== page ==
This EAGER award supports research and education involving a new collaboration kindled at the MATDAT18 Datathon event focused on developing artificial intelligence methods to discover new materials or identify specific materials with desired properties for an application. Methods involving computation, materials data, and the tools of data science offer the potential to find or design a material with desired properties much faster and at lower cost than traditional methods used by materials scientists and engineers.

In this project, the research team will develop novel machine learning techniques to mine knowledge from various publicly available databases on materials and their properties. The knowledge thus gained can be utilized for material selection and design. The team will focus first on using the methods of data science and materials data from a large community repository obtained from using computers and theory to calculate the energy needed to form a material from its constitutive elements.

All the techniques developed in this project will be coded as software for different computers. Software will be released as open source codes to the materials science and data science communities via a number of mechanisms including the GitHub. This project will also provide educational opportunities to graduate and undergraduate students and a first-hand research experience in data analysis for materials science. Results of this project will be incorporated in appropriate undergraduate and graduate courses. Strong efforts will be made to include minorities and women. Results of this project will be disseminated widely via publications in journals and international conferences.

Technical Abstract

This EAGER award supports research and education involving a new collaboration kindled at the MATDAT18 Datathon event focused on developing deep learning predictors for formation energies and other materials properties. Large databases of computed material properties, such as The Materials Project and AFLOWLIB developed under Materials Genome Initiative, host properties of tens of thousands of materials. They are primarily employed to screen materials for various target applications such as photocatalysis and battery materials. Such databases can also be utilized to develop deep learning-based predictors of materials properties. These predictions are expected to be more accurate than predictions made using traditional machine learning (ML) techniques.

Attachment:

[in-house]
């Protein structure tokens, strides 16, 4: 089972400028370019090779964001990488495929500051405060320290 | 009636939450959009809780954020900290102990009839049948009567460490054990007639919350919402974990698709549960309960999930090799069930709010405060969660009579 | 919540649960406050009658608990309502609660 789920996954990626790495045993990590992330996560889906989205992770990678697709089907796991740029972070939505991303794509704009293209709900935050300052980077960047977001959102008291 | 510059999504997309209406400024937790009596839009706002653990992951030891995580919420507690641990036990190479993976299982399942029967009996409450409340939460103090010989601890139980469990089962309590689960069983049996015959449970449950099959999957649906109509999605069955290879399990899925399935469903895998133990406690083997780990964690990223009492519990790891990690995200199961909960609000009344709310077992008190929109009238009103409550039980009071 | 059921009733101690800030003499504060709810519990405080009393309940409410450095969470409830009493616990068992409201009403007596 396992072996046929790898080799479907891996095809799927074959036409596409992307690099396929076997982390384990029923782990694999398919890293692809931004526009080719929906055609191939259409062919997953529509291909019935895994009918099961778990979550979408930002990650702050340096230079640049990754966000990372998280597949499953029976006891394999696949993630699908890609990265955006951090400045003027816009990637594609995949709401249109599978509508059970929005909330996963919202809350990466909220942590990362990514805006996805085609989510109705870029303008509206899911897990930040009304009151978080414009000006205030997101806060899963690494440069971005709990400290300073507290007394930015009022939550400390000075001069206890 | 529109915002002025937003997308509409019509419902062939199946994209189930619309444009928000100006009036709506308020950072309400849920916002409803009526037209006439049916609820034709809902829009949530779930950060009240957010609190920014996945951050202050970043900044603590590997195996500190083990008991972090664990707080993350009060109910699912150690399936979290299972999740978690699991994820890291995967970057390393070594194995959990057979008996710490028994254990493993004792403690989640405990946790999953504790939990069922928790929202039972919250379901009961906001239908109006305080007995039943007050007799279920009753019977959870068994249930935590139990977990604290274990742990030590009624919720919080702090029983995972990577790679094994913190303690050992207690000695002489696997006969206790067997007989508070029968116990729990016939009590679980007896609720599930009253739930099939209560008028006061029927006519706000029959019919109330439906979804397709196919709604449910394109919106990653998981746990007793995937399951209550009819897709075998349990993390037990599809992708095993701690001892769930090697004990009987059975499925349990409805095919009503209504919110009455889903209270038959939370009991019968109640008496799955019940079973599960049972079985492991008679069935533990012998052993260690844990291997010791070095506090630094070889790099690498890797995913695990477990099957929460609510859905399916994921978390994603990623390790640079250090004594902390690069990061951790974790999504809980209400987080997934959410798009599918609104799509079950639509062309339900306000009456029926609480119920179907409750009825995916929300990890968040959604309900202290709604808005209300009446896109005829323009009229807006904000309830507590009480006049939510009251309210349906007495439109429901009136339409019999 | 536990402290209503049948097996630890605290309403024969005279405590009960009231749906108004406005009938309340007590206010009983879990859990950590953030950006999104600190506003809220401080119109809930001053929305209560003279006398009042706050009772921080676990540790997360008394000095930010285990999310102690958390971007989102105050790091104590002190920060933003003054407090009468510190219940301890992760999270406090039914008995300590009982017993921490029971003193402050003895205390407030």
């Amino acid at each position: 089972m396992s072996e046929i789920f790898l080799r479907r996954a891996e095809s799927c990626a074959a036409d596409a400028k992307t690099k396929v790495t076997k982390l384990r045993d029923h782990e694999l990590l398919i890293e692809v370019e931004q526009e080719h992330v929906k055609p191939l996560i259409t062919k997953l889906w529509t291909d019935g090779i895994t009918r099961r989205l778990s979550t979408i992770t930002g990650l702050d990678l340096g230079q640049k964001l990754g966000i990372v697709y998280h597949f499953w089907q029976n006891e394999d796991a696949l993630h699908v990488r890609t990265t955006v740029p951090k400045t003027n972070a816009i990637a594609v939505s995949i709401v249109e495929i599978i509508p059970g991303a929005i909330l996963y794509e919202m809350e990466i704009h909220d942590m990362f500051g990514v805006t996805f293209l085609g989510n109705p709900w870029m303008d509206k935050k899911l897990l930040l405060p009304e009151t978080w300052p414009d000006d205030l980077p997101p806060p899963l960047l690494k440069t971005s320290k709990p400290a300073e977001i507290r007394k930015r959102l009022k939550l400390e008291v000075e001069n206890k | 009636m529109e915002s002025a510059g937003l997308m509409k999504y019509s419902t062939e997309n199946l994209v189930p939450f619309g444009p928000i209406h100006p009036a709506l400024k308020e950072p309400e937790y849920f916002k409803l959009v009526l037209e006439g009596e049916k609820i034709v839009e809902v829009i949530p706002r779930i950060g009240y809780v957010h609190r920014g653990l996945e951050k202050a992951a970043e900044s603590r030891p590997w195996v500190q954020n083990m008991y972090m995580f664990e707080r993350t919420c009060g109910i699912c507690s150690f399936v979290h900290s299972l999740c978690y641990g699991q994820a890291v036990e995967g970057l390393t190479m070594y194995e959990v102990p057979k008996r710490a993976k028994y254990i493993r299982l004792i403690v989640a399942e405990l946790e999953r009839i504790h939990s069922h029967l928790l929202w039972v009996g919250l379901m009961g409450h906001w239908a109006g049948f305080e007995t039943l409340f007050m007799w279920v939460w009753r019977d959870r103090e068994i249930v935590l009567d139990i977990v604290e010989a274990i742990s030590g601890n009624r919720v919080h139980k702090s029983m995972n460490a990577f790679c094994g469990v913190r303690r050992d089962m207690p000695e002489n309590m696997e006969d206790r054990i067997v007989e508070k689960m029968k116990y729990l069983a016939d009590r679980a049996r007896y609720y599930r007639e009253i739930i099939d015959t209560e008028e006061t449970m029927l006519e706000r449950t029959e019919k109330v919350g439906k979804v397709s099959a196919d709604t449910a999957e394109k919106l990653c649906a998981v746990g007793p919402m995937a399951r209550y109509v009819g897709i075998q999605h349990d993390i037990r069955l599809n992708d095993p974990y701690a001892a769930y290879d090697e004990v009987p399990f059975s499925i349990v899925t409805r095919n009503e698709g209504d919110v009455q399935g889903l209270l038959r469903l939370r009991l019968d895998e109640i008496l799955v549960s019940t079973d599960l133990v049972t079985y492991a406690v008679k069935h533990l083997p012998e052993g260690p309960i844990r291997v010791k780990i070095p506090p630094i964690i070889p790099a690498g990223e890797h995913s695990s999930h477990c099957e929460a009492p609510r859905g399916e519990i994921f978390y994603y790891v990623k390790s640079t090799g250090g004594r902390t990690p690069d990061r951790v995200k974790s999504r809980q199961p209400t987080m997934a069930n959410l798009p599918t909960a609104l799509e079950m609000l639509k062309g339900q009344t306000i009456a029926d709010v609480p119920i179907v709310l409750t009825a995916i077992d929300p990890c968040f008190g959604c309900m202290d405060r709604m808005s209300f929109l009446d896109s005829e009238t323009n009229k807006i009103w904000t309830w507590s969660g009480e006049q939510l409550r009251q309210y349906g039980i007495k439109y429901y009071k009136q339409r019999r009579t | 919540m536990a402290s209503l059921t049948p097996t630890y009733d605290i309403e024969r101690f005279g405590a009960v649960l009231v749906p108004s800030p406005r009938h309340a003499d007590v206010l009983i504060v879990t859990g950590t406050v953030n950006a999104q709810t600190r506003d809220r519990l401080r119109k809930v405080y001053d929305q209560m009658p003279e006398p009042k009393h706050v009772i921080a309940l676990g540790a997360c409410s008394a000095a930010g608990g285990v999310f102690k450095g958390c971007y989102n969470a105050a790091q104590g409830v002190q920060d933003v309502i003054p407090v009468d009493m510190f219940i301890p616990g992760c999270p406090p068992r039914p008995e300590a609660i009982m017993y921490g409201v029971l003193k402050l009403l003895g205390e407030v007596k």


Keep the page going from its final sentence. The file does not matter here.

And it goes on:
Even cutting edge conventional ML methods such as Gradient Boosting or Random Forest of Trees have limited capacity, or the ability to learn, when compared to multi-layer deep artificial neural networks employed in deep learning to mine vast data. In this project the research team aims to develop a deep learning predictor for formation energy of crystals. The investigators also propose to develop other relevant combinatorial algorithms for solving this problem. Formation energy, which is the energy difference between the crystal and the constituent elements in their atomic form, is one of the most reliable properties available from these databases. The focus of this project is on fast and highly accurate prediction of formation energies and stability of materials by utilizing the superior capacity of deep learning systems and other algorithms to learn from big data.

The project will deliver a publicly accessible cyber infrastructure implementing a deep learning system capable of predicting formation energies for inorganic materials with an accuracy that is vastly superior to that of the predictors built with traditional ML models, and new forms of chemical representations of materials that can be reused to predict other properties of materials. One of the challenges in the employment of deep learning techniques is in the large training times taken by these algorithms. The research team plans to address this challenge with a variety of algorithmic innovations including novel parallel training algorithms. The investigators plan to employ a number of parallel architectures including CPU clusters and GPUs.

This award reflects NSF's statutory mission and has been deemed worthy of support through evaluation using the Foundation's intellectual merit and broader impacts review criteria.

National Science Foundation (NSF)
Division of Materials Research (DMR)
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Daryl W. Hess
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University of Connecticut
United States
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